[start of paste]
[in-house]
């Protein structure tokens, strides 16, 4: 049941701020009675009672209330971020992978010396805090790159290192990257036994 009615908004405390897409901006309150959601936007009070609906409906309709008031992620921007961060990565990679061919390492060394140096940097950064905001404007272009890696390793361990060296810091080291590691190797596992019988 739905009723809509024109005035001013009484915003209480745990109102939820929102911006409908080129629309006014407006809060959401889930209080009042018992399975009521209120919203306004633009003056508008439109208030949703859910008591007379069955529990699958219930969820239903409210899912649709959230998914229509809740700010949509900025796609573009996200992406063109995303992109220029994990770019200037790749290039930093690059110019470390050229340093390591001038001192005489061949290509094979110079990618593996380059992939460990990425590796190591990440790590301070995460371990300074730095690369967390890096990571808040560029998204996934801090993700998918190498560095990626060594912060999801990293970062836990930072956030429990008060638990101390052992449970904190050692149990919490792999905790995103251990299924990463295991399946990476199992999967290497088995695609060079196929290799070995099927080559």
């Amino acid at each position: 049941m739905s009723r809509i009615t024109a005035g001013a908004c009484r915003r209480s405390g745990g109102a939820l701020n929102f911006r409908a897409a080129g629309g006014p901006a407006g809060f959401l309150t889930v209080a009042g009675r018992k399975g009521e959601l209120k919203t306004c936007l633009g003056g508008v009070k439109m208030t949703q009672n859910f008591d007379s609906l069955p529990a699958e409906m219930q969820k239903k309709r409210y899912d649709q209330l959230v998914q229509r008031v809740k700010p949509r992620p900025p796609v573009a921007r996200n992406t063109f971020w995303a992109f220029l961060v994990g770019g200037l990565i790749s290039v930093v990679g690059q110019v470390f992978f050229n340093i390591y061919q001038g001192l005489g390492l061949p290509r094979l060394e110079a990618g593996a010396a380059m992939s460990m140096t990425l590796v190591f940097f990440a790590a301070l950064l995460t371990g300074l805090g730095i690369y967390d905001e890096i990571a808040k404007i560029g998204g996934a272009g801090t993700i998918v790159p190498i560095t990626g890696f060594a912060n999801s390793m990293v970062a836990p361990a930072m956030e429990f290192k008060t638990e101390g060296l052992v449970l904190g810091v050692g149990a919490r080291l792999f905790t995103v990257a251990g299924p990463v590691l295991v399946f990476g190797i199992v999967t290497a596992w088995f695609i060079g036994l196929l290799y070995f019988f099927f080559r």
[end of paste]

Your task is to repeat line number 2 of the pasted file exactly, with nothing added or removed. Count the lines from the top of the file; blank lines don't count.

């Protein structure tokens, strides 16, 4: 049941701020009675009672209330971020992978010396805090790159290192990257036994 009615908004405390897409901006309150959601936007009070609906409906309709008031992620921007961060990565990679061919390492060394140096940097950064905001404007272009890696390793361990060296810091080291590691190797596992019988 739905009723809509024109005035001013009484915003209480745990109102939820929102911006409908080129629309006014407006809060959401889930209080009042018992399975009521209120919203306004633009003056508008439109208030949703859910008591007379069955529990699958219930969820239903409210899912649709959230998914229509809740700010949509900025796609573009996200992406063109995303992109220029994990770019200037790749290039930093690059110019470390050229340093390591001038001192005489061949290509094979110079990618593996380059992939460990990425590796190591990440790590301070995460371990300074730095690369967390890096990571808040560029998204996934801090993700998918190498560095990626060594912060999801990293970062836990930072956030429990008060638990101390052992449970904190050692149990919490792999905790995103251990299924990463295991399946990476199992999967290497088995695609060079196929290799070995099927080559």